We've become used to electric cars being good fun to drive, as they're generally quite small and agile and respond instantly to a prod of the accelerator thanks to the nature of electric motors. But the e-NV200 changes that picture somewhat, as it's heavier and less aerodynamic than EVs like the Leaf, so its performance is a bit blunted. Accelerating from 0-62mph takes 14 seconds, but the e-NV200 is at its best below 40mph in urban driving, where it’s fairly easy to keep up with other traffic.

The upright driving position leaves you in no doubt you're in a car based on a van and it's not the most agile thing in corners, either. Overall, the e-NV200 is well suited to gentle town driving, but feels strained on the motorway and clumsy on a country road.

Interior & comfort

Comfortable inside, but material quality is in line with the e-NV200 van the Combi is based on

The third-row seats can be tricky to access for adults, but in general there's plenty of room for you and your passengers to stretch out in the Nissan e-NV200 Combi's comfortable seats. However, the quality of materials and finishes used betray the fact that this model is based on a van.

It's a bit nondescript and can't come close to the classy, posh cabin you get in a Volkswagen Sharan. On the plus side, the dashboard controls are logically laid-out and easy to get used to, plus the Combi has some clever features, allowing you to do things like track past journeys, check the battery status and even set the climate control remotely using the Nissan Connect EV smartphone app. 

The base-spec Visia is just that, with highlights including front electric windows and airbags. Acenta is closer in price to the e-NV200’s main rivals, but adds rapid charging, cruise control, a reversing camera and automatic air conditioning. Top-spec Evalia adds 15-inch alloy wheels, auto lights and wipers, sat-nav and privacy glass.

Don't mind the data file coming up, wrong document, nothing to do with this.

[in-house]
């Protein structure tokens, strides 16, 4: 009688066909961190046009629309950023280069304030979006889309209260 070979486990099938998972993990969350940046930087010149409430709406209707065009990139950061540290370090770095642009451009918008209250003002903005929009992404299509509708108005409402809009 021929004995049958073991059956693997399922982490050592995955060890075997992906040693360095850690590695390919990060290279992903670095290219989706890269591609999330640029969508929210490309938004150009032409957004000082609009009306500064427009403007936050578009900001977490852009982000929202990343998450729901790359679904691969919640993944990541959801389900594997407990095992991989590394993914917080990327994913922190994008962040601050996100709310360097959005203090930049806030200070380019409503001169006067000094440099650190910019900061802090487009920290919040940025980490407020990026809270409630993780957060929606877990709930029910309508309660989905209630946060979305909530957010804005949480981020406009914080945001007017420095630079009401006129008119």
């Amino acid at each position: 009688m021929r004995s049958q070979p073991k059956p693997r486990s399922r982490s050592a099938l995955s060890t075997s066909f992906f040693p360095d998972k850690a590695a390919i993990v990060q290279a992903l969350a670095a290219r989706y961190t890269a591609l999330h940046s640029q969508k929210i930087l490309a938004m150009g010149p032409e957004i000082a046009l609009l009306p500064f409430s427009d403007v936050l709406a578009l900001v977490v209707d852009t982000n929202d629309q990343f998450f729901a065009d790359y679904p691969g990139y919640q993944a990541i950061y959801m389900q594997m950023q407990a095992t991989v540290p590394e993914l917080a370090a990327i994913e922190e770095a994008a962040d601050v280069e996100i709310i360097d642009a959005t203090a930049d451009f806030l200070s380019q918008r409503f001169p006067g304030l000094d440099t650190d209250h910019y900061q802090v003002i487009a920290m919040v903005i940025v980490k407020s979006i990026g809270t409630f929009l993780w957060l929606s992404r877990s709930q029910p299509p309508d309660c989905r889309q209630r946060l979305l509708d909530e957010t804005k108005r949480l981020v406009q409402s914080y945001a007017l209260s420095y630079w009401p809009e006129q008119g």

Practicality & boot space

The e-NV200 has very generous passenger and luggage capacity

The e-NV200 Combi is at its most practical and versatile in seven-seater form. This gives you the choice of additional passenger or luggage space when you need it. If you go for the five-seater version, you're stuck with the same passenger capacity as a hatchback, plus a very large boot whether you need it or not.

In the seven-seater, you get 870 litres when all the seats are in use, while folding the two third-row seats to the side and tumbling the second row forwards frees up a cavernous 2,940 litres – 601 litres more than the Ford Galaxy offers. The second row of seats also splits 60:40 for added versatility.

One advantage of the Combi being based on the e-NV200 van is that there's no boot lip, so you can easily slide in big or heavy boxes, while sliding side doors make access easy, even in restrictive car parks. There’s no intrusion from the battery pack, as this is positioned under the floor. Less impressive is the interior storage – cubbies are few and far between and the glovebox is smaller than average.

Reliability & safety

EVs are generally reliable, but the e-NV200's Euro NCAP crash-test score is worrying

The e-NV200 lacks advanced safety systems such as automatic braking or lane-departure warning, but you do get traction control, tyre-pressure monitoring and a full complement of airbags, including curtain airbags. It received a below-par three out of five stars in Euro NCAP crash-testing – indicative of its commercial-vehicle origins and caused mainly by the lack of hi-tech safety kit. Whiplash protection for adult occupants was described as 'marginal'. The test has become stricter since the e-NV200 was tested, and modern cars without the necessary features tend not to get more than one or two stars these days.

Electric vehicles tend to be very reliable, as they have few moving parts compared to petrol or diesel-engined cars. The one area of concern is battery performance potentially degrading over time – however there have been few concerns reported with older e-NV200 and Leaf battery packs, many of which have now been used extensively, so initial fears have largely subsided.